Films for an Alternative February 14th
Welcome to an extra-special bonus anti/alternative Valentines edition of At The Flix.
I’m an incurable romantic. I can get soppy and teary like the next man (I’m not alone, am I?) but frankly I’m also romantic about cinema itself, and why force romance into a commercial sap fest like Valentine’s Day? So, Richard Curtis and Nora Ephron, please stand aside! I want to revel in the romance of cinema (and my girlfriend) 365 days a year.
Here’s a Valentines selection of five films which focus on a selection of somewhat crazed women, determined either to exact their revenge, destroy the men who wronged them or get even with, men who were unfortunate, sexually deviant or silly enough to get involved with the women in the first place. I am not sure what the editor will think of this selection!
A few films can be considered classics, others a bit trashier and one distinctly B-movie-ish.
1. Body Heat (1981) Lawrence Kasdan‘s knowing and deliberately derivative take on the 1940s film noir, Double Indemnity, is a veritable kitchen sink of a film – a film about manipulation, money, power and heat (in every meaning of the word!).
Kasdan brought out such scintillating performances from William Hurt as Ned Racine, a Florida lawyer who is smitten by Matty Walker, a brilliant Kathleen Turner, a rich housewife with a husband (Richard Crenna) she hates, and wanting to break free. Before you know it, the husband is dead, he’s in jail and she’s on holiday. It’s the sheer devilish and erotic energy in which it all unravels. Kathleen Turner is a truly great femme fatale. This film is also notable for great support casting including unknowns at the time like Ted Danson and a young Mickey Rourke and a big nod also to John Barry’s most brilliantly effective score too with his trademark power string session pushing the film in narrative terms.
2. Fatal Attraction (1987) I think this film personifies the notion that cheating lead to graphic violence – and for me, it has always been to the movie’s detriment that the last 20-25 minutes of this film has been remembered most and parodied with its bunny boiling and slasher movie credentials. The film’s main premise up to that was that of an ‘un’romance, a film all about dissatisfaction and guilt. At the heart of this is Dan (Michael Dougles) cheating on a one night stand/affair with Alex (Glenn Close) which comes back to haunt him. I’ve always liked to have seen more of the film from Alex’s perspective, as she’s the most interesting character. Instead we see most of it from Dan’s perspective and for those reasons, the ultimate reveal as a deranged psychopath she becomes by the end, set something of a blueprint for slasher style violent denouements. See below.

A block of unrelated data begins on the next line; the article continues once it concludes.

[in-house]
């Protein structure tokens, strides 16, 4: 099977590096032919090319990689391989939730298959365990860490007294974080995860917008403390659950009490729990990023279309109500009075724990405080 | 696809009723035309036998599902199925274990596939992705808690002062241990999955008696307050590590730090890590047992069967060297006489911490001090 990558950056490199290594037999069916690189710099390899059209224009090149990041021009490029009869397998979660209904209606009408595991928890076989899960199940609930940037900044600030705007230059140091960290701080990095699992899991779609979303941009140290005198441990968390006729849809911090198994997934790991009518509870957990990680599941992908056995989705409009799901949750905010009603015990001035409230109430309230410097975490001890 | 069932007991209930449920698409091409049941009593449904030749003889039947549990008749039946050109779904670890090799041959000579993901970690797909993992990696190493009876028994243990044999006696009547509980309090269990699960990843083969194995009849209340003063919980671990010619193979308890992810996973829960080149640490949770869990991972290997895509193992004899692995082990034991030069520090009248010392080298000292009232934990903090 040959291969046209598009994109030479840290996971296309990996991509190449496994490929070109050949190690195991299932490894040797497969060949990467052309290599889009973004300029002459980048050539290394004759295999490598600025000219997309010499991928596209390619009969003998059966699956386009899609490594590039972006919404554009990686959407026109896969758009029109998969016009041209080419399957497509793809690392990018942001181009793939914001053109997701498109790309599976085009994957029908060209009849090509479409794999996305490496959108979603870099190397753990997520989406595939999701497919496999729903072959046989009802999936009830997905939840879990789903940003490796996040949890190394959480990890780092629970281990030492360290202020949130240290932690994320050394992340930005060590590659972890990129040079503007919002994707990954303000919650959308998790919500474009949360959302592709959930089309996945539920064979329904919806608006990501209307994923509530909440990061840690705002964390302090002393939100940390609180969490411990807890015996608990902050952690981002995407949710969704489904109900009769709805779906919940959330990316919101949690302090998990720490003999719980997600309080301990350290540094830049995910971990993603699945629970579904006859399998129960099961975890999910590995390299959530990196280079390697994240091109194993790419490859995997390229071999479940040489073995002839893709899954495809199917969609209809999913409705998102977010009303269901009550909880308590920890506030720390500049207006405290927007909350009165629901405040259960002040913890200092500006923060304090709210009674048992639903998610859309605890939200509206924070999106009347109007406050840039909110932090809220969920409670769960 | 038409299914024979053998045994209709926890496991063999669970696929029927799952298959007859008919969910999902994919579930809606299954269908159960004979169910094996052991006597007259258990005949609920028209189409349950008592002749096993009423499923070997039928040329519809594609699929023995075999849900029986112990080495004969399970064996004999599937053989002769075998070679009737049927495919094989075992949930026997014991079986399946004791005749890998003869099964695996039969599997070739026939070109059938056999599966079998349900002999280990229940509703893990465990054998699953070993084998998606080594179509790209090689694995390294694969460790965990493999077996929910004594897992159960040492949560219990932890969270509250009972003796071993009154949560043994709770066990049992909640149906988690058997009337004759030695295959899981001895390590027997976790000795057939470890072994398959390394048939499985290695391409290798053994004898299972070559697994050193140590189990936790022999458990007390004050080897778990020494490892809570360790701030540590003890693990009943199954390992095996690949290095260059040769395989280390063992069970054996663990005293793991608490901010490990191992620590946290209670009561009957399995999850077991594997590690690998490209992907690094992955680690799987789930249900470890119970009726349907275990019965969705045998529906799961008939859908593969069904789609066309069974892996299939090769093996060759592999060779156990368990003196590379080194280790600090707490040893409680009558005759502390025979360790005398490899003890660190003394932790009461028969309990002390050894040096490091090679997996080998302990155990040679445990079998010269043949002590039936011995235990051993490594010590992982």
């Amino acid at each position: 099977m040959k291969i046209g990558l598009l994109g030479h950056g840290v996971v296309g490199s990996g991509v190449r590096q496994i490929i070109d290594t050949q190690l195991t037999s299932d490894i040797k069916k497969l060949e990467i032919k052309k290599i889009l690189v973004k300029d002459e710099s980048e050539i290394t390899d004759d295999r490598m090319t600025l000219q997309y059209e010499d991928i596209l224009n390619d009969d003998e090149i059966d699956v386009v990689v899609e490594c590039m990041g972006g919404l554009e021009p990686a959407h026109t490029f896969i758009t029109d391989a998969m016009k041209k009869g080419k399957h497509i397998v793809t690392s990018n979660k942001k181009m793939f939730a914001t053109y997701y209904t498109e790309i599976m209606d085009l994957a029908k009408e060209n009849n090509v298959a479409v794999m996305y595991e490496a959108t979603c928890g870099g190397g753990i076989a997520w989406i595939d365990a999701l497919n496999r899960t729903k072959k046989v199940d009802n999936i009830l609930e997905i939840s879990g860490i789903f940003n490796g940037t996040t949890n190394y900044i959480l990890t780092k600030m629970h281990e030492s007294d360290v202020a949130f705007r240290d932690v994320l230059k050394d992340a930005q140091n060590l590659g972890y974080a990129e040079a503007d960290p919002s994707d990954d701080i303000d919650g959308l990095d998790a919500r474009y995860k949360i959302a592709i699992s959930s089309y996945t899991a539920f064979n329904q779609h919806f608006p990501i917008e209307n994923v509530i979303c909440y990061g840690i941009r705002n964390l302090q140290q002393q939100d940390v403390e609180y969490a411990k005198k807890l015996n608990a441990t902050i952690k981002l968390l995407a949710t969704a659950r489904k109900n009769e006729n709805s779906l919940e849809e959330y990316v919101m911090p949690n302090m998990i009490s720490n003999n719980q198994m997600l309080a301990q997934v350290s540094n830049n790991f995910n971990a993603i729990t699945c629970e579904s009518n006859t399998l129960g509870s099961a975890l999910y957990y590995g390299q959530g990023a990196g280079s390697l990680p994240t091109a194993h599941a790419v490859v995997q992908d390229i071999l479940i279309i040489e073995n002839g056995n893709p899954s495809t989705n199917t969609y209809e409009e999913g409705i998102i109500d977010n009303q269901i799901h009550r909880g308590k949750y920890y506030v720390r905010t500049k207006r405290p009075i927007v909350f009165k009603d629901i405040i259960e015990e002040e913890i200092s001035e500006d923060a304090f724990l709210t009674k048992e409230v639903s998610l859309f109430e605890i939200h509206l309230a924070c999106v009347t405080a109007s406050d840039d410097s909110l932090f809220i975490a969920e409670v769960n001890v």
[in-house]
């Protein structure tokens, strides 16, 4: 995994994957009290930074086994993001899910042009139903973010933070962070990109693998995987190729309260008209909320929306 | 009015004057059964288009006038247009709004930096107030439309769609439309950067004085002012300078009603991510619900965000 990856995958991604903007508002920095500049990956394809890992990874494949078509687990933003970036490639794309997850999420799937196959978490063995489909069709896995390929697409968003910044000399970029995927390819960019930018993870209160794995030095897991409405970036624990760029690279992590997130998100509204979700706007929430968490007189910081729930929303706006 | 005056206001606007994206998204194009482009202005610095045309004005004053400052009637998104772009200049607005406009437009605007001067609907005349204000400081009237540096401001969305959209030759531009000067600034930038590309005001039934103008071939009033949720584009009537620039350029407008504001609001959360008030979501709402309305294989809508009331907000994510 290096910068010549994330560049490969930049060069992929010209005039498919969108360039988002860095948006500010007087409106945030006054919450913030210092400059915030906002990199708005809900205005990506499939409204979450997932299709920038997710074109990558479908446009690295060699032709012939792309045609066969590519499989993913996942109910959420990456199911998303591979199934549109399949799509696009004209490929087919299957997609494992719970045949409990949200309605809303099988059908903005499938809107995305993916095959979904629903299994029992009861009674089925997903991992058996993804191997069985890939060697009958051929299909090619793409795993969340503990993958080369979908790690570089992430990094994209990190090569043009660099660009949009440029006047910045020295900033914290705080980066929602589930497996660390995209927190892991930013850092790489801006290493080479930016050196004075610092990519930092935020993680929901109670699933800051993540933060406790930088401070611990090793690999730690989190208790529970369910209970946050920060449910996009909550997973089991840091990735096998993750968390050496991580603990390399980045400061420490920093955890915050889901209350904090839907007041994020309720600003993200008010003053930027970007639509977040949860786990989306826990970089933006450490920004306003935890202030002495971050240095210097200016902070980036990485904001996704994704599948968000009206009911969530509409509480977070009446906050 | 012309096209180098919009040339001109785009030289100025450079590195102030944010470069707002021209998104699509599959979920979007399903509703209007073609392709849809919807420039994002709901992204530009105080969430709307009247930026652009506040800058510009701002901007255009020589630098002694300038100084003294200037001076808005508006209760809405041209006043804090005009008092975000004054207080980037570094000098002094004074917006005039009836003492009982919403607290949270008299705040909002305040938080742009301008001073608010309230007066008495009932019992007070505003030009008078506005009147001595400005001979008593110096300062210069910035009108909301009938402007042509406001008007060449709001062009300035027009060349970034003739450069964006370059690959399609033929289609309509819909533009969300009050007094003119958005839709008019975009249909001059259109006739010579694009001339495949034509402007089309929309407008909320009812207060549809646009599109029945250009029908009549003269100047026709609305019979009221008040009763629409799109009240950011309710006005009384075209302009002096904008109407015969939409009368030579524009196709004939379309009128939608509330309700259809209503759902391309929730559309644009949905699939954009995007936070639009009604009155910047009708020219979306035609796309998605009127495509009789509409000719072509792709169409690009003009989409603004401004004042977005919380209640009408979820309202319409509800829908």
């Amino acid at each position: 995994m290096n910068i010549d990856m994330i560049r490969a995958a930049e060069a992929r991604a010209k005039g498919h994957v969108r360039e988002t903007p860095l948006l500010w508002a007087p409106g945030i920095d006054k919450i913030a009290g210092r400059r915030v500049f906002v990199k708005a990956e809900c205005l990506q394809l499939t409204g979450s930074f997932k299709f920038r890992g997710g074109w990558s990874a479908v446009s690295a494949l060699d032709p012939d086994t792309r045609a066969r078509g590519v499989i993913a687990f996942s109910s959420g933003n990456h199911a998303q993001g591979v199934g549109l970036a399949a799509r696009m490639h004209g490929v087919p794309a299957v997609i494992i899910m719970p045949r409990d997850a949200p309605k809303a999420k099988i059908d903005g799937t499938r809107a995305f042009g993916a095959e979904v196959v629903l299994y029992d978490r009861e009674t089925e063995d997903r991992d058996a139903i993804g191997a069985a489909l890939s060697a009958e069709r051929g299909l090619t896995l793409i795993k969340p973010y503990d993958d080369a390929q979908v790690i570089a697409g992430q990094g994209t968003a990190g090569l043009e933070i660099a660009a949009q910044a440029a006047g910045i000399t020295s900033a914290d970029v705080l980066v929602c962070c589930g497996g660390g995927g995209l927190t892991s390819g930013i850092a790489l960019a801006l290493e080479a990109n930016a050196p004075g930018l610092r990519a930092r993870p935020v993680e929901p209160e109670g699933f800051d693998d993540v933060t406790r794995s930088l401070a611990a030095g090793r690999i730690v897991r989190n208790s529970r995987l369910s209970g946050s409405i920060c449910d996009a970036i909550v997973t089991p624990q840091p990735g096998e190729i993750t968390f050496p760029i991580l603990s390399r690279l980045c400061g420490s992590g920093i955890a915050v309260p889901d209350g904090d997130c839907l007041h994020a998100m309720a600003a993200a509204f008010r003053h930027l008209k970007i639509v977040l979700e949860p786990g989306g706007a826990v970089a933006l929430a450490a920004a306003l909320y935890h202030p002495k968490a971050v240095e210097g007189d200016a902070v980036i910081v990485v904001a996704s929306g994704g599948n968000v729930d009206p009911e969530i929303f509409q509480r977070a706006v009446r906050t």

3. Dangerous Liaisons (1988) Still in the 80s universe, albeit a costume drama set in Ancien Regime France, Stephen Frears‘ brilliant film is a lesson in how love worked in cruelest ways in the French aristocracy – much passion and tragedy. Glenn Close (on form again!) plays amoral Marquis de Mertueil who treats her Vicomte de Valmonte (John Malkovich) as her personal toy by pulling a highly Macchiavellian stunt involving the honour of the virginal Cecile (played by Uma Thurman). It ends in death, but the film delves right into the heart of a bored aristocratic playing French court politics, and of which romancing plays a large part, in the form of blackmail, betrayal and bribery.
Glenn Close’s character is one we can actually have a little sympathy with, especially in which large parts of the French court portray her – and which in part leads her to do what she does. The film’s multi-faceted characters are one of the joys of its repeated viewing. Check out the film’s very effective modern twist remake, Cruel Intentions (1999) too – I know a number of people who prefer it.
4. Single White Female (1992) The plot says everything – a young woman (Bridget Fonda) places an ad for a new roommate but becomes concerned when the applicant she chooses (Jennifer Jason Leigh) begins to emulate her to an excessive degree. I don’t think its a particularly amazing film as it follows quite a bit of convention, but it does a very effective job of increasing the stakes and the sense of madness as the film rolls. Suspend your disbelief and the slightly predictable way it pans out, and revel in Jennifer Jason Leigh who is frighteningly convincing in this film. Director Barbet Schroeder knows how to keep it over the top. The denouement is a bit of a slasher replay of the Fatal Attraction kind, but it does make you think twice about who your room mate might be!
5. Basic Instinct (1992) Here’s the film which made great license of ice picks, dubious lesbian killer subtexts and a blink or miss it crotch shot masquerading as female aggression. Despite the film’s many indulgences and questionable subtexts, director Paul Verhoeven plays the film for kicks and if you go with its ridiculousness, much enjoyment can be derived. At the heart of the film is Sharon Stone‘s scene stealing performance as Catherine Trammell whose cat and mouse promiscuity with Michael Douglas‘s cop-meets-sexual deviant is at its film’s heart. The film’s technical specs including Jan De Bont‘s great cinematography and Jerry Goldsmith‘s score only add to its glossy and seedy madness. The film’s iconic interrogation scene is up there in the DeBont pantheon. The film is summed up from the line, “he got off when he got offed!”, in reference to a climax one victim was not expecting.
What do you think? Any glaring omissions?
As always, drop me a tweet @timmy666 with your thoughts.
In the meantime, have a great Valentines Day, however you wish to spend it!